• Carry a small notebook and jot down your thoughts as they occurGiven time, the speaker will often address the point or question naturally during the course of their conversation. If not, writing it removes the fear of forgetting the thought. An added bonus: taking brief notes during a conversation comes across as conscientious.
  • Challenge ourselves to stay quietThose of us who interrupt are often the “talkers” in a conversation. But, have you ever noticed that people listen most attentively to those who speak infrequently, but with thoughtful consideration? Removing the pressure to contribute to the conversation helps you to focus on what others are saying.
  • Enlist a friend or colleague to tip you off if you’re interruptingAlthough it’s tempting to hide our weaknesses from others, there’s no shame in admitting to someone you trust that you’re working to improve yourself. Decide on a discreet signal for a colleague to give you if you’re breaking into a conversation. It may help to monitor interruptions at home as well: interrupting can also affect your personal relationships.
  • Don’t assume a pause is necessarily the end of a discussionIf you’re eager to join a conversation, you may jump in as soon as the person pauses. However, some people pause to make an impact or collect their thoughts. Pay attention to their tone of voice and allow a moment before responding.
  • Put a finger over your lips or close your mouth tight as a physical reminder to listen attentively.
  • If you accidentally interrupt, quickly apologize and allow the speaker to continueSimply saying, “I’m sorry, go on” or “Sorry, you weren’t finished” is enough.
  • If you must interrupt, do so politelyIn some cases, you need to interrupt:  such as when you don’t understand; have to leave a meeting that is running over; or a colleague is telling a client incorrect information that could jeopardize a deal. In these cases, try to wait for a pause; then say, “I’m sorry to interrupt, but…”

Recognize when you should allow others to interrupt you

When you’re working so hard to refrain from interrupting, it can be frustrating when someone interrupts you. However, if the person is more senior to you; it’s best to stop talking and let them continue. This is a privilege that comes with a higher rank in the corporate jungle (although this doesn’t mean you should do the same to your junior colleagues). Unless you have an exceptionally close relationship, “managing up” and pointing out the interruption will likely be seen as disrespectful; which can lead to trouble.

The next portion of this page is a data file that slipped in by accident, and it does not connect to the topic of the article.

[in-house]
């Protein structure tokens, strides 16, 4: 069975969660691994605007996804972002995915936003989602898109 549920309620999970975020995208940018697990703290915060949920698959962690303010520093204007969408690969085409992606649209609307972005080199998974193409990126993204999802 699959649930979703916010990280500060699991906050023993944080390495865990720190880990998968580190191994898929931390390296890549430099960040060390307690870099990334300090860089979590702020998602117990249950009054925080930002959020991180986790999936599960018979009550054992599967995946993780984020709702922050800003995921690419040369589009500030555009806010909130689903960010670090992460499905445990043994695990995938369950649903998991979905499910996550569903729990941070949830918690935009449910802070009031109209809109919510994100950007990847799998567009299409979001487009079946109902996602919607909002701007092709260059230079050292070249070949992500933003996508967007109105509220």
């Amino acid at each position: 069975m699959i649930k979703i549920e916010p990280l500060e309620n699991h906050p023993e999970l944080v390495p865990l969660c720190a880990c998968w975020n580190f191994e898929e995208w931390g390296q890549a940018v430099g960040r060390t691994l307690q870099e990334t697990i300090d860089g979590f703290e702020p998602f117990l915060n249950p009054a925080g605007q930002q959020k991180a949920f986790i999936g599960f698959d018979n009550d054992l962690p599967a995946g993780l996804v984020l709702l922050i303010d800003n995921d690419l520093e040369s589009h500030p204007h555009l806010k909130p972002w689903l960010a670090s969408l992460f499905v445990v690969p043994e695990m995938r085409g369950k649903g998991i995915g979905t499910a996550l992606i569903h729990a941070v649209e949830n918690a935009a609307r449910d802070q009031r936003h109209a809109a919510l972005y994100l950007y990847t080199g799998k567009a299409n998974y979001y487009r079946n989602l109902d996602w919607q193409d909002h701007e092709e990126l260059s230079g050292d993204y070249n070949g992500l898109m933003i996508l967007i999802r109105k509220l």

…And when you shouldn’t

In cases where the person consistently interrupting you isn’t senior to you , you have a few options. If you continue talking, most people will get the hint. For times when a less subtle approach is needed; you can hold up your index finger to indicate you’re not finished, then say “Wait, I’m not finished” or “I’ll get to that” in a calm tone of voice. If the person is a friend or a direct report, you may want to take them aside and discuss the issue.

Are you job hunting?

Your Adecco profile is your connection to recruiters, hot jobs and career events. Properly enhancing and updating your profile is key to keeping your name at the top of the list, when it comes to being hired.

Our recruiters are ready to connect you with jobs in healthcare, creative, engineering and tech, and many more industries all over the country. Take a look at our featured jobs, or submit your resume today to get started on your next career!

Have you been guilty of interrupting – or worked with a chronic interrupter?

Share your tips for breaking the habit in the comments below!


Jenni currently works with Adecco’s global Information Management team as a Business SME on the Candidate Management Programme - Social Media. She’s been with Adecco’s Professional Staffing division since 2010 and held roles in on-boarding and compliance, client account management and technical recruiting. In her free time, she enjoys traveling, spending time with family and friends, yoga and working with an animal rescue group.

Comments are closed.